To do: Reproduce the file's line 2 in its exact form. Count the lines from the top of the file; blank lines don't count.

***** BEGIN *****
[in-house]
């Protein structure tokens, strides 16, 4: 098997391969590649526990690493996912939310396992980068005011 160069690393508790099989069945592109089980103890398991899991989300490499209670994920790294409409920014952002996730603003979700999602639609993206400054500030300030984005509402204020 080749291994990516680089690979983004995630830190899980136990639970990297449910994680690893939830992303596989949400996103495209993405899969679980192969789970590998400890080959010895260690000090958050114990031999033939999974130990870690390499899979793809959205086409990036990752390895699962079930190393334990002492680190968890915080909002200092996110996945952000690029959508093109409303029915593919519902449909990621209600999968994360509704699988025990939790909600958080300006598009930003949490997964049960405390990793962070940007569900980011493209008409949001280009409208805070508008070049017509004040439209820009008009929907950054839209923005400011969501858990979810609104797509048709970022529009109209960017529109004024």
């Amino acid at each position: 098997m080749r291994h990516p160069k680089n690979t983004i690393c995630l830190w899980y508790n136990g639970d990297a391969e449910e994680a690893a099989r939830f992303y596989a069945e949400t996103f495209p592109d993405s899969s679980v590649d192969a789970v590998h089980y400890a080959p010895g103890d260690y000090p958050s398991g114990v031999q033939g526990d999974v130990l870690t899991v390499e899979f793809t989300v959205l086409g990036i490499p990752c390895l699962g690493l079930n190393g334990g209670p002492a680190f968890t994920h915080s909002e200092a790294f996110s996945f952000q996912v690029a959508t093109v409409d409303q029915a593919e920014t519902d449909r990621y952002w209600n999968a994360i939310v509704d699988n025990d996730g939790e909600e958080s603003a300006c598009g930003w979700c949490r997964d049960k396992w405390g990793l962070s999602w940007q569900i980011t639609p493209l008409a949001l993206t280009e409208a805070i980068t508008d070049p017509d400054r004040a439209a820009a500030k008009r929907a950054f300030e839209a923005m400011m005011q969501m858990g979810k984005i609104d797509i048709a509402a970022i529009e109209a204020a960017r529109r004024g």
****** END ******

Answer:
């Protein structure tokens, strides 16, 4: 098997391969590649526990690493996912939310396992980068005011 160069690393508790099989069945592109089980103890398991899991989300490499209670994920790294409409920014952002996730603003979700999602639609993206400054500030300030984005509402204020 080749291994990516680089690979983004995630830190899980136990639970990297449910994680690893939830992303596989949400996103495209993405899969679980192969789970590998400890080959010895260690000090958050114990031999033939999974130990870690390499899979793809959205086409990036990752390895699962079930190393334990002492680190968890915080909002200092996110996945952000690029959508093109409303029915593919519902449909990621209600999968994360509704699988025990939790909600958080300006598009930003949490997964049960405390990793962070940007569900980011493209008409949001280009409208805070508008070049017509004040439209820009008009929907950054839209923005400011969501858990979810609104797509048709970022529009109209960017529109004024």